So soak it up Omaha, enjoy the spotlight. This is an unprecedented opportunity to showcase our city. The lights are bright, let’s make Omaha shine.

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Omaha 2035: A Shovel Ready Industrial Market


In a recent study done my the Metropolitan Area Planning Agency (MAPA), the city of Omaha will need to double the size of its industrial market of just under 70 million square feet by the year 2035 in order to meet the increasing demand for industrial product in the 9 county metro area.

With easy access to two of the most traveled interstate arteries, Interstate 80 and Interstate 29, and its central location (2 day drive to both coasts, 1 day drive to Canada and Mexico), Omaha should be prime choice for companies looking to locate new distribution centers and manufacturers.  The only problem: it isn’t.

With a major lack of shovel ready industrial sites, Omaha is missing a major opportunity to attract new industrial users to the market.  In an article published Sunday, The Omaha World-Herald outlined a new plan to use an $835 million federal grant to provide environmental assessments on currently vacant, decrepit, and underutilized industrial sites in South Omaha.

Currently these sites offer potential users a myriad of challenges: environmental contamination, unabated industrial waste, vacant and antiquated buildings, and an overall lack of necessary utilities.  This project provides a great opportunity for Omaha to research what needs to be done to make this location a more viable prospect for industrial tenants.  Since South Omaha is located at the cusp of I-80, I-480, and I-29, this location has some serious potential to be a top choice for new to the market or relocating users.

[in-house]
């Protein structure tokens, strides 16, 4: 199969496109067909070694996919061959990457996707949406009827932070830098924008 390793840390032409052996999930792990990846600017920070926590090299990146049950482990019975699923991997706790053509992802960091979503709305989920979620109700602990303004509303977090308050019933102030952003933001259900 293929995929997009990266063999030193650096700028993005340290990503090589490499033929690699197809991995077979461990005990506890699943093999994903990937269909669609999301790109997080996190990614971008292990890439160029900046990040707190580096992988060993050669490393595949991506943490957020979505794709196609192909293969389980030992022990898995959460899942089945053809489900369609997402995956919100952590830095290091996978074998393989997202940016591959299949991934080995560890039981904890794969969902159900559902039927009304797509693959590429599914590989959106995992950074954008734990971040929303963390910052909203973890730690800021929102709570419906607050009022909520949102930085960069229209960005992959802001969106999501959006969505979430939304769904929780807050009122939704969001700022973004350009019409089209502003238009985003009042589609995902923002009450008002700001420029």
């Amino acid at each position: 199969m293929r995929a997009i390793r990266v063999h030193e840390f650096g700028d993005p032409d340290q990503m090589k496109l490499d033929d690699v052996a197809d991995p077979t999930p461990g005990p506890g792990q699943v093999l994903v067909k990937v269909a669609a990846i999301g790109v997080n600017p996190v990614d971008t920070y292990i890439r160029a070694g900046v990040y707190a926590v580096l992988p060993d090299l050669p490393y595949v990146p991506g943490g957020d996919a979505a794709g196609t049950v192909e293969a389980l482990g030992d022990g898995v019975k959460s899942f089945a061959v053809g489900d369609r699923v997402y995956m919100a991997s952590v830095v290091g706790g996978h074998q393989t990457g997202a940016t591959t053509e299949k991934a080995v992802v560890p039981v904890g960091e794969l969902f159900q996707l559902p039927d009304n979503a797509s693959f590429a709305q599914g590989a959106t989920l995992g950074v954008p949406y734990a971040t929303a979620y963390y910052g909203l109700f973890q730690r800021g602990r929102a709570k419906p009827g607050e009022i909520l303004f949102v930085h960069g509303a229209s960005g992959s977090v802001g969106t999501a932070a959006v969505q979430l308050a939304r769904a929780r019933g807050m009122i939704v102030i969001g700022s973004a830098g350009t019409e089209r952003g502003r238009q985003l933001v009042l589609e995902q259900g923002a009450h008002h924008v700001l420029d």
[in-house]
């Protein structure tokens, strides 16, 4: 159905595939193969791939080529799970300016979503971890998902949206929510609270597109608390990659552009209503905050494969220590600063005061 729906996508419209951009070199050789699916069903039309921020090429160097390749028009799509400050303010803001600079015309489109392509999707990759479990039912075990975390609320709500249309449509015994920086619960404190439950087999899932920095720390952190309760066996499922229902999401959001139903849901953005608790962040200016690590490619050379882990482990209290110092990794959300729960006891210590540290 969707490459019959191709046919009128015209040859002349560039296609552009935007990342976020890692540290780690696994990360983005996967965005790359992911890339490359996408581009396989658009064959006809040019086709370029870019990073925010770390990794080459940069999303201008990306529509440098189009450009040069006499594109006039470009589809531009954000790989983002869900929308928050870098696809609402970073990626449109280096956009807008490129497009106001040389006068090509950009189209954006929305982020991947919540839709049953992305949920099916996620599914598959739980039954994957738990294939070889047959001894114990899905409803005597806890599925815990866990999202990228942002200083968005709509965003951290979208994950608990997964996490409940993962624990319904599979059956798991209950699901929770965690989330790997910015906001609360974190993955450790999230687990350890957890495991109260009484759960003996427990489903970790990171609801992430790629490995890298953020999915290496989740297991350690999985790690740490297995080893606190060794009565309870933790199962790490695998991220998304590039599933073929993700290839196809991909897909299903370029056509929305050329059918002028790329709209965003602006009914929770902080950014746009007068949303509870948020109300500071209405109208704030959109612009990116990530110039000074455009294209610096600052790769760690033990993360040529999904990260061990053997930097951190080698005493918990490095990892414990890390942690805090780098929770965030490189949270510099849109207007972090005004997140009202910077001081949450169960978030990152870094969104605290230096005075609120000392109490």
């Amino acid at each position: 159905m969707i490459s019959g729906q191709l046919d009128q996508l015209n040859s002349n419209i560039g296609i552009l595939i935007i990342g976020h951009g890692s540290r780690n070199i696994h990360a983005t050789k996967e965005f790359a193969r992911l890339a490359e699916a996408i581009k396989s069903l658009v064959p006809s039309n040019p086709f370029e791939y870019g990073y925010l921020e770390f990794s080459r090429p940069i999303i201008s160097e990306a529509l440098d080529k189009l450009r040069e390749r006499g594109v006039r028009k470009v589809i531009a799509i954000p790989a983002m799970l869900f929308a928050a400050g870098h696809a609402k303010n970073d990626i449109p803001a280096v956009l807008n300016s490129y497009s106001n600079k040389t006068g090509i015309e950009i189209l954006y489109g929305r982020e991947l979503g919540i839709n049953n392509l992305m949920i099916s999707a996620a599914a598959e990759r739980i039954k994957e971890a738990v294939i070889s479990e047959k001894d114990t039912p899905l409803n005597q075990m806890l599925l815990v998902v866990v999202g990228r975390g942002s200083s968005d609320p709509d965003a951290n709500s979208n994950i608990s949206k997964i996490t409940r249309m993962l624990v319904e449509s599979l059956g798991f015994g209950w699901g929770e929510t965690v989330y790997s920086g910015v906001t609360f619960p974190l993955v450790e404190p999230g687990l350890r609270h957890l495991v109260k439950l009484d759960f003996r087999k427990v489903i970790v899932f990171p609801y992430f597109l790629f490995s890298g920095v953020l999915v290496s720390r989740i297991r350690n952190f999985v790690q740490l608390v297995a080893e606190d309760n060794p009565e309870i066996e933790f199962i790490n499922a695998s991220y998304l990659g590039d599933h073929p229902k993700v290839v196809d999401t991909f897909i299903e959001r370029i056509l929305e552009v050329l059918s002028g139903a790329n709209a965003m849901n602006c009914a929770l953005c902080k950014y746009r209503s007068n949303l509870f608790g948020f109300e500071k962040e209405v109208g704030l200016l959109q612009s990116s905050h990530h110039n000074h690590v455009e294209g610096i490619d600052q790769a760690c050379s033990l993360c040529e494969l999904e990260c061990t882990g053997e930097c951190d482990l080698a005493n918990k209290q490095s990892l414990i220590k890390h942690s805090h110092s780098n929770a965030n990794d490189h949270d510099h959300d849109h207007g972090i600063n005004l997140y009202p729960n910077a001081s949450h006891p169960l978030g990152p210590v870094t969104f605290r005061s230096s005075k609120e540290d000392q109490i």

In order for the city of Omaha to remain competitive both nationally and locally (vs. suburban sites), it must find a way to make these sites more attractive and “shovel ready.”  In doing so, hopefully one day it will reap the benefits of job growth and help bring a breath of fresh air into a once vibrant area of town.

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This is Omaha

For my first blog post I wanted to keep things simple.  Since I intend to blog about real estate in Omaha most of the time, it gives everyone a great frame of reference.  Enjoy!

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Filed under General Omaha News/Opinions